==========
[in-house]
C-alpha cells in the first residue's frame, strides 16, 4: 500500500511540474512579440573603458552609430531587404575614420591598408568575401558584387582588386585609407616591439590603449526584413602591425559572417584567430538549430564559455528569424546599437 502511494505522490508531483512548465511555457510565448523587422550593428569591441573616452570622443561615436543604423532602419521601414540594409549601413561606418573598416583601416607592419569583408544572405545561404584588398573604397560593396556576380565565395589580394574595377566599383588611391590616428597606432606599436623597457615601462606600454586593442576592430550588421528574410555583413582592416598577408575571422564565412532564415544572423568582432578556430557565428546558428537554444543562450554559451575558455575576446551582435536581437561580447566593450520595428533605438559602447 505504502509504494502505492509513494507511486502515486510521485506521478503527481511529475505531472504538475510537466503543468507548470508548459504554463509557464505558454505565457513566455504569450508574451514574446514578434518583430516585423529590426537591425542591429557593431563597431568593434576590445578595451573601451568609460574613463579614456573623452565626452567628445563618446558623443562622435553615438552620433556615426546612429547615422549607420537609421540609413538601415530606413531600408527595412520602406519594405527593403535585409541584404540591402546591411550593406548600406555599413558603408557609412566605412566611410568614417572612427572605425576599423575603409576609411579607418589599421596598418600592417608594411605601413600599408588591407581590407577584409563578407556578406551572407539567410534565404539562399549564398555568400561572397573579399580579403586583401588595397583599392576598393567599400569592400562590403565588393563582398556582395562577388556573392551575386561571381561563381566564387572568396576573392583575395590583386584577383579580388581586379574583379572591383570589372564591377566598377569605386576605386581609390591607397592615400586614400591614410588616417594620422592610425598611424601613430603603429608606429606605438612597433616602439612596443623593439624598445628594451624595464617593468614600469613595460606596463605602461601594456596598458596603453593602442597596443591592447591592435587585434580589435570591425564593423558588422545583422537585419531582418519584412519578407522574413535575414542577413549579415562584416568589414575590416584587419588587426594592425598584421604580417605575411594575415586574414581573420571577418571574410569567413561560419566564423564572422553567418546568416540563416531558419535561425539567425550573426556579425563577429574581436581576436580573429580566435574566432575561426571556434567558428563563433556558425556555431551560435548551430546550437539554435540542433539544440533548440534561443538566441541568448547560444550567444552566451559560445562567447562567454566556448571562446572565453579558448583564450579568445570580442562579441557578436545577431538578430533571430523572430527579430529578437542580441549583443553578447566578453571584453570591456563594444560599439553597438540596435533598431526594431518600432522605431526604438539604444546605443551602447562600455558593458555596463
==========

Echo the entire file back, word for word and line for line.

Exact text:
[in-house]
C-alpha cells in the first residue's frame, strides 16, 4: 500500500511540474512579440573603458552609430531587404575614420591598408568575401558584387582588386585609407616591439590603449526584413602591425559572417584567430538549430564559455528569424546599437 502511494505522490508531483512548465511555457510565448523587422550593428569591441573616452570622443561615436543604423532602419521601414540594409549601413561606418573598416583601416607592419569583408544572405545561404584588398573604397560593396556576380565565395589580394574595377566599383588611391590616428597606432606599436623597457615601462606600454586593442576592430550588421528574410555583413582592416598577408575571422564565412532564415544572423568582432578556430557565428546558428537554444543562450554559451575558455575576446551582435536581437561580447566593450520595428533605438559602447 505504502509504494502505492509513494507511486502515486510521485506521478503527481511529475505531472504538475510537466503543468507548470508548459504554463509557464505558454505565457513566455504569450508574451514574446514578434518583430516585423529590426537591425542591429557593431563597431568593434576590445578595451573601451568609460574613463579614456573623452565626452567628445563618446558623443562622435553615438552620433556615426546612429547615422549607420537609421540609413538601415530606413531600408527595412520602406519594405527593403535585409541584404540591402546591411550593406548600406555599413558603408557609412566605412566611410568614417572612427572605425576599423575603409576609411579607418589599421596598418600592417608594411605601413600599408588591407581590407577584409563578407556578406551572407539567410534565404539562399549564398555568400561572397573579399580579403586583401588595397583599392576598393567599400569592400562590403565588393563582398556582395562577388556573392551575386561571381561563381566564387572568396576573392583575395590583386584577383579580388581586379574583379572591383570589372564591377566598377569605386576605386581609390591607397592615400586614400591614410588616417594620422592610425598611424601613430603603429608606429606605438612597433616602439612596443623593439624598445628594451624595464617593468614600469613595460606596463605602461601594456596598458596603453593602442597596443591592447591592435587585434580589435570591425564593423558588422545583422537585419531582418519584412519578407522574413535575414542577413549579415562584416568589414575590416584587419588587426594592425598584421604580417605575411594575415586574414581573420571577418571574410569567413561560419566564423564572422553567418546568416540563416531558419535561425539567425550573426556579425563577429574581436581576436580573429580566435574566432575561426571556434567558428563563433556558425556555431551560435548551430546550437539554435540542433539544440533548440534561443538566441541568448547560444550567444552566451559560445562567447562567454566556448571562446572565453579558448583564450579568445570580442562579441557578436545577431538578430533571430523572430527579430529578437542580441549583443553578447566578453571584453570591456563594444560599439553597438540596435533598431526594431518600432522605431526604438539604444546605443551602447562600455558593458555596463